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MacMillan, James: A European Requiem (2015) 43'
for counter-tenor (or alto) and baritone soli, mixed chorus and orchestra

Scoring

2.1.corA.2(II=bcl).1.dbn=4.3.3.1-timp.perc(3):glsp/4tom-t/4brake dr/BD/t.bells/SD/hi-hat/susp.cym/tgl/timbales/tam-t-harp-strings

Abbreviations (PDF)

Territory

This work is available from Boosey & Hawkes for the world.

World Premiere

02/07/2016
Silva Concert Hall, Eugene, OR
Christopher Ainslie, counter-tenor, Morgan Smith, baritone / Oregon Bach Festival Orchestra / Berwick Chorus of Oregon Bach Festival / Matthew Halls

Composer's Notes

The concert Requiem, as it developed from the 19th century, is a particularly European form that composers have turned to when they identify with a sense of loss, often as much within themselves, as prompted by a specific death. That is the case with my work, which is not a memorial for a loved one but rather a general response to this vivid text, coloured by a realism and wistfulness at the passing of deep cultural resonances.

It attempts to fuse the Requiem with symphonic form in a single continuous movement, moving between the sections of text via linking orchestral episodes. As the work is non-liturgical, I’ve largely avoided building the material from Gregorian plainsong, though allusions to chant inevitably surface as we approach the final In Paradisum (Chorus Angelorum).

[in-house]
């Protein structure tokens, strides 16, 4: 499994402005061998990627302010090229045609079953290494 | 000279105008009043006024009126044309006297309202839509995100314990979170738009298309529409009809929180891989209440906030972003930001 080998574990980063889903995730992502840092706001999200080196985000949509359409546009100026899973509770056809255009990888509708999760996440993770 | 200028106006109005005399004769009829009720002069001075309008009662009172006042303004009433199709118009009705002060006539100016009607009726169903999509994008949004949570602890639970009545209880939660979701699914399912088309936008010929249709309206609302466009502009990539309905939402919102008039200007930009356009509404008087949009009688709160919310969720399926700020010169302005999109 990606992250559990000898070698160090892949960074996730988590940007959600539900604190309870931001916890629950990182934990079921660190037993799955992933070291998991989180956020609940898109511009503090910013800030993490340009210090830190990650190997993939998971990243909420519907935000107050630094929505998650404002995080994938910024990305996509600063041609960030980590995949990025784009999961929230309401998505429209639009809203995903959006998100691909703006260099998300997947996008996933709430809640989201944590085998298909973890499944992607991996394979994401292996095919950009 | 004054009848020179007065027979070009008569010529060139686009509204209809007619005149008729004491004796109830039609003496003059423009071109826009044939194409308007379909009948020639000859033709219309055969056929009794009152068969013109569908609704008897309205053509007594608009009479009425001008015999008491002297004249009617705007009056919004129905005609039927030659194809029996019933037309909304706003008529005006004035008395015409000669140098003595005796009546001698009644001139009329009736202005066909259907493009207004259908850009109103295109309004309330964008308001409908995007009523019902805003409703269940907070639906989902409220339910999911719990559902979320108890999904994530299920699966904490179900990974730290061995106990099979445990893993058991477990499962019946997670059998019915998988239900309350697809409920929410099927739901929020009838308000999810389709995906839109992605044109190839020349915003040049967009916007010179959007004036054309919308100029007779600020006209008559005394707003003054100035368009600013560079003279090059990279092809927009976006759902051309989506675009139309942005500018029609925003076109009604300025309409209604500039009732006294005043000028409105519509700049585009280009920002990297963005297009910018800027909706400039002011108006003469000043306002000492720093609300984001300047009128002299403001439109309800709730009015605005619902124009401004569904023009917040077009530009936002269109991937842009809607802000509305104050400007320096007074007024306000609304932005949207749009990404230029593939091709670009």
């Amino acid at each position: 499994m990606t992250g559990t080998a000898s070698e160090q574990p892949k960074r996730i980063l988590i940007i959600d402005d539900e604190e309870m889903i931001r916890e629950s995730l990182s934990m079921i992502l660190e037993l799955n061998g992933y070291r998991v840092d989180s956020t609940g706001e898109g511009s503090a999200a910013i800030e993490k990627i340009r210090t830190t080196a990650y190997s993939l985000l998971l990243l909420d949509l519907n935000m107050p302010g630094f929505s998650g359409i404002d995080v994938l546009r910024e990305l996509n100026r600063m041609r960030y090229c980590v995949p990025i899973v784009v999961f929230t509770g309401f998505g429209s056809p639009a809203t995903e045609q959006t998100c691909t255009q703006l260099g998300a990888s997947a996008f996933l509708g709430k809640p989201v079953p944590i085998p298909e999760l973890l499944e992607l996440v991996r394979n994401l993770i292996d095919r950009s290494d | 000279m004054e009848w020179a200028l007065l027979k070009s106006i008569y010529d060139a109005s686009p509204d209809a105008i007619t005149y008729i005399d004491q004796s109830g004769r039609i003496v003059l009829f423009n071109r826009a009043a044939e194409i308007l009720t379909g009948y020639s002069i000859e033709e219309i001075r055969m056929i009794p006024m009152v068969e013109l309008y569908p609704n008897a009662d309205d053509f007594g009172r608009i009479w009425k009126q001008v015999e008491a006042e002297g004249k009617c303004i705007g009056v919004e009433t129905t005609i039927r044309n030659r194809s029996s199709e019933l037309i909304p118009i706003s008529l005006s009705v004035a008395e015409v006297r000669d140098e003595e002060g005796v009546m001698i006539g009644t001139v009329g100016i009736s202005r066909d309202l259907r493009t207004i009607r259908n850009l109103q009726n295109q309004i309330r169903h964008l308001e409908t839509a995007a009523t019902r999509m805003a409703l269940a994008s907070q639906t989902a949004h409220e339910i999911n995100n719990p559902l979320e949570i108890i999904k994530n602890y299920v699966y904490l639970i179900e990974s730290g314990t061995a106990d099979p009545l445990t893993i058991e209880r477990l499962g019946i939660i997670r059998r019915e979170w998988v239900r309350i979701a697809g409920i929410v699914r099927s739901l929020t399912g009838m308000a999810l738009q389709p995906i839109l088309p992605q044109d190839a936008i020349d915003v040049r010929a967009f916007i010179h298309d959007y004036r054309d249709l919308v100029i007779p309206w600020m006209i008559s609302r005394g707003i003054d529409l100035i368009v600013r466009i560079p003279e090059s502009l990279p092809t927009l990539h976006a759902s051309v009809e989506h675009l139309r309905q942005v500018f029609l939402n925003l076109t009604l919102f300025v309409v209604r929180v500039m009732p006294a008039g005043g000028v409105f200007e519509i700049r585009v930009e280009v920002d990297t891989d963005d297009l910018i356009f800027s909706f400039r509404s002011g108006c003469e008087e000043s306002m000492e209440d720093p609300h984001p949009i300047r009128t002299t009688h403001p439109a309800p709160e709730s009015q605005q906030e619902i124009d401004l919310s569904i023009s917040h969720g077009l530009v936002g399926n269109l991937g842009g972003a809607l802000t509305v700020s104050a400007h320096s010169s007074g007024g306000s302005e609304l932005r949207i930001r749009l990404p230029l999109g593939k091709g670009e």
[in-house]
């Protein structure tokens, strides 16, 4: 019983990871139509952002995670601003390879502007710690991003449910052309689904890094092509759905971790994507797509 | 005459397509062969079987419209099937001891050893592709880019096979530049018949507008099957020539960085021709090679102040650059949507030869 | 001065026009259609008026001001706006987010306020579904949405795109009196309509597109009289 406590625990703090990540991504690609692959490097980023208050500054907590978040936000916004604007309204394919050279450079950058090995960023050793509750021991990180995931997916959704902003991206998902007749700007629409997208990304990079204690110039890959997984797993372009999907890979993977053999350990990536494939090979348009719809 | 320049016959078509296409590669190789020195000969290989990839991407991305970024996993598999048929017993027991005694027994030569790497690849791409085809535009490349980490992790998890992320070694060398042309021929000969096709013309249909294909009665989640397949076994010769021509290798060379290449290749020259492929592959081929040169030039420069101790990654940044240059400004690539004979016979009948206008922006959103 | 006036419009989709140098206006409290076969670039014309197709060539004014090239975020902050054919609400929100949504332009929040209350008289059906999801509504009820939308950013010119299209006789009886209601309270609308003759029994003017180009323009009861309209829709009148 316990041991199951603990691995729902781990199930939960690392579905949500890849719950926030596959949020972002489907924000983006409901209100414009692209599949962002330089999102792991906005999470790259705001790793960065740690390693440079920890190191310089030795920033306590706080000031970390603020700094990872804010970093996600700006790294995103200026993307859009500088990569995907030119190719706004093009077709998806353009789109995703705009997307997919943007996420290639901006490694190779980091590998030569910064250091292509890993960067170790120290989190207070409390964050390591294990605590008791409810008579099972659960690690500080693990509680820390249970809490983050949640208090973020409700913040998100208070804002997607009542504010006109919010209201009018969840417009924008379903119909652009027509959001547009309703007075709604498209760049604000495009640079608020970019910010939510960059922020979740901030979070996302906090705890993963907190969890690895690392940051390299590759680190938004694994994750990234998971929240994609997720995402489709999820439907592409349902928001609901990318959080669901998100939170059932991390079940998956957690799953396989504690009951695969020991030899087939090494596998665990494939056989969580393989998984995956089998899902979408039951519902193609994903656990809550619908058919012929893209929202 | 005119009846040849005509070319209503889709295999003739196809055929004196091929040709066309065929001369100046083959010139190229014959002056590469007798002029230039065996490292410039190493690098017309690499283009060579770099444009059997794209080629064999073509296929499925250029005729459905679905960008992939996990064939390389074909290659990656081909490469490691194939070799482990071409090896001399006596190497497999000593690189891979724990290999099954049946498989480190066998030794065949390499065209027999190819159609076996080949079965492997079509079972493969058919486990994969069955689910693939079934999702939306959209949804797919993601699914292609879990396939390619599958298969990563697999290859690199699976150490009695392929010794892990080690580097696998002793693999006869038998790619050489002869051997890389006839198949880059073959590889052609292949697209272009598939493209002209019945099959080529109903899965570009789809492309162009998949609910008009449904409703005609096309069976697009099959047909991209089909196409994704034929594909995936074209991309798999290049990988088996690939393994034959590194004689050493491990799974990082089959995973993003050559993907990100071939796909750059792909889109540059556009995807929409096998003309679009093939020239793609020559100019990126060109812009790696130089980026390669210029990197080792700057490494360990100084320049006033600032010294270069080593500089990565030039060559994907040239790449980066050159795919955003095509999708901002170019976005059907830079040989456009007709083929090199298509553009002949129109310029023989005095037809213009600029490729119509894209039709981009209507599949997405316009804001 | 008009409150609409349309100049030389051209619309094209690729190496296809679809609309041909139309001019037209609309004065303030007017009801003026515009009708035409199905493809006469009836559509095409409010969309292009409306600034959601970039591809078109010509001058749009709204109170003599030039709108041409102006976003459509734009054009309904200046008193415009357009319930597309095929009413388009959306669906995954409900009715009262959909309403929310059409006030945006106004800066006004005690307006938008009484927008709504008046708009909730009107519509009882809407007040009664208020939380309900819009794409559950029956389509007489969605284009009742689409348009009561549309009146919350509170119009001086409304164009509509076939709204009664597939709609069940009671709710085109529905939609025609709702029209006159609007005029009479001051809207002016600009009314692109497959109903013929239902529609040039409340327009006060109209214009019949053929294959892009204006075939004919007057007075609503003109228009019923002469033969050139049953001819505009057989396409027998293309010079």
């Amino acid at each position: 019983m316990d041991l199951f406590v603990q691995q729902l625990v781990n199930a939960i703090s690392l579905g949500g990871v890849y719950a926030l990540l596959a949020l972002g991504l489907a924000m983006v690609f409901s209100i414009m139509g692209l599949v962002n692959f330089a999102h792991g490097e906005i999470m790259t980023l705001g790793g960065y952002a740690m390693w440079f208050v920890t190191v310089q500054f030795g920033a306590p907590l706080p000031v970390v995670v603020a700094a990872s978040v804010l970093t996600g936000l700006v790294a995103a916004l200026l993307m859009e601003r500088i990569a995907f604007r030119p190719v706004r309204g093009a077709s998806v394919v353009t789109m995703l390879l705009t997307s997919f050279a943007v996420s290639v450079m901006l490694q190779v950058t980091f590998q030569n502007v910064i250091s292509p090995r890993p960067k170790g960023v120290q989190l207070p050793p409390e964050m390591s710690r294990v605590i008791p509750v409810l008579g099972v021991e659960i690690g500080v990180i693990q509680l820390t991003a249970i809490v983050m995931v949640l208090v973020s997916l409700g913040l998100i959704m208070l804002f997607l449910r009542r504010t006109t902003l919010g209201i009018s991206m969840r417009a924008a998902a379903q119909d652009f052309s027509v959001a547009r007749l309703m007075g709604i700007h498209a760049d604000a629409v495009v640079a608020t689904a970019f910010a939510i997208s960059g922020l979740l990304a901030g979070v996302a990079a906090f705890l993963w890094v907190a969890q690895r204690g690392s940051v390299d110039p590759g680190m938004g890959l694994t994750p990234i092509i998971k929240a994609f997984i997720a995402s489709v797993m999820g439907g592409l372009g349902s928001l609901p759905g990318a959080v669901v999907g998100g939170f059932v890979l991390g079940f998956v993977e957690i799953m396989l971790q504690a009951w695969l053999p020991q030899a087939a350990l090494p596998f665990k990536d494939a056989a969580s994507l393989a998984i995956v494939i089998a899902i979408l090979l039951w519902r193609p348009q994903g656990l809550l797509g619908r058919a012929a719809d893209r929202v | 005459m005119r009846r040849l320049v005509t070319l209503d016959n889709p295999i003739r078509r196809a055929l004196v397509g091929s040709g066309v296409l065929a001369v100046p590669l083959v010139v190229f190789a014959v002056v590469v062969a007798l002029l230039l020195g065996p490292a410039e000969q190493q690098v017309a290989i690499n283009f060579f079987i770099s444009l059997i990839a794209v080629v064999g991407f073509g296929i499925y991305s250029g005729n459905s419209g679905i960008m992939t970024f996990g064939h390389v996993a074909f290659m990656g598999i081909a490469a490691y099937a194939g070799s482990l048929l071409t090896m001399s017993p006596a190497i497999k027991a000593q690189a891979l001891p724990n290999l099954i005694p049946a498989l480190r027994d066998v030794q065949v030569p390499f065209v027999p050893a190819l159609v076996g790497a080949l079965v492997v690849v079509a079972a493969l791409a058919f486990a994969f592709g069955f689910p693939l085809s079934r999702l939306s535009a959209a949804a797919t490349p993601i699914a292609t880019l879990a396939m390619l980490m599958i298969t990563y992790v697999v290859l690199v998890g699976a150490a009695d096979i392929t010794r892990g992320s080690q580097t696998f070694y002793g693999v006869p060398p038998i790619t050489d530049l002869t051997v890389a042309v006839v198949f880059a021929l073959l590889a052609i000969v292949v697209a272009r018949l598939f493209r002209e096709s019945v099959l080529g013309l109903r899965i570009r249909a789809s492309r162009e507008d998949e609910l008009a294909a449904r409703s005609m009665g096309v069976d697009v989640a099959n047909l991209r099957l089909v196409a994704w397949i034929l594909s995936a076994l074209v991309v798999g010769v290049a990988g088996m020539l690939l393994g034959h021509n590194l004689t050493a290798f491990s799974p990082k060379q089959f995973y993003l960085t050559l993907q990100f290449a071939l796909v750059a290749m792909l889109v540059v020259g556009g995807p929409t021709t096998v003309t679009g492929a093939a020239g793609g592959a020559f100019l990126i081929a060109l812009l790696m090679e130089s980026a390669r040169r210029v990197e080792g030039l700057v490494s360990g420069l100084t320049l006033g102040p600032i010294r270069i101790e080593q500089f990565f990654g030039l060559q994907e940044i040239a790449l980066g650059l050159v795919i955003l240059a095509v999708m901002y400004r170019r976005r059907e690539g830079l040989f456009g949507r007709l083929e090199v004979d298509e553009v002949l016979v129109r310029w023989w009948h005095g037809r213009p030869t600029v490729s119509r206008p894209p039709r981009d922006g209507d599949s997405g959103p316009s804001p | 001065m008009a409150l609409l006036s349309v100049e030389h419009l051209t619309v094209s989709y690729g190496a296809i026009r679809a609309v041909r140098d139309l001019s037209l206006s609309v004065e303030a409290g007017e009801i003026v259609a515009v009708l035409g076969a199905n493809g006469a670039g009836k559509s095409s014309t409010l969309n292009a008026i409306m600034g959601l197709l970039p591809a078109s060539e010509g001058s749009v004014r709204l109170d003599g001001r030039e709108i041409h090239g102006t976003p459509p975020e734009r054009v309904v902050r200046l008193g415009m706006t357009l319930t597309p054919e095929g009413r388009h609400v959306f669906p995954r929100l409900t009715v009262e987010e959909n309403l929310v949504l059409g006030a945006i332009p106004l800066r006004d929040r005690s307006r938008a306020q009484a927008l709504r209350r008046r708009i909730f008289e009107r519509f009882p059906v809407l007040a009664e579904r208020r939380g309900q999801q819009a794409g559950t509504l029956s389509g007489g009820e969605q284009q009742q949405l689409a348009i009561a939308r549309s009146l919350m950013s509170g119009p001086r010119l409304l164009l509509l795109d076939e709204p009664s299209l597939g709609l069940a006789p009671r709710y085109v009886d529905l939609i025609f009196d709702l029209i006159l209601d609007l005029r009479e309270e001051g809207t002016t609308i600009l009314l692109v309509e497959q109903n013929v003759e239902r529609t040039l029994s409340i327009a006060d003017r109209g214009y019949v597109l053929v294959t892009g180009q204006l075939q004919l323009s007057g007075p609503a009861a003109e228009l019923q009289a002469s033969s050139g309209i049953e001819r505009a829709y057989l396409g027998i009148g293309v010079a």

Whereas Brahms stepped out of line to use German texts overtly in Ein deutsches Requiem, it may be somewhat ironic that the language I feel drawn back to is Latin, which represents for me the common European language that existed before nationalist barriers were erected. It was the lingua franca used by the European founding fathers, whether in Roman times or in the Church, and provided a source of common identity for a millennium and a half, in international relations, education and the sharing of ideas. Setting texts in Latin may now seem counter-cultural to many, but for me it represents the ideal rediscovering of our common heritage.

James MacMillan, 2016

Commissioned by the Oregon Bach Festival and supported in part by an award from the National Endowment for the Arts.



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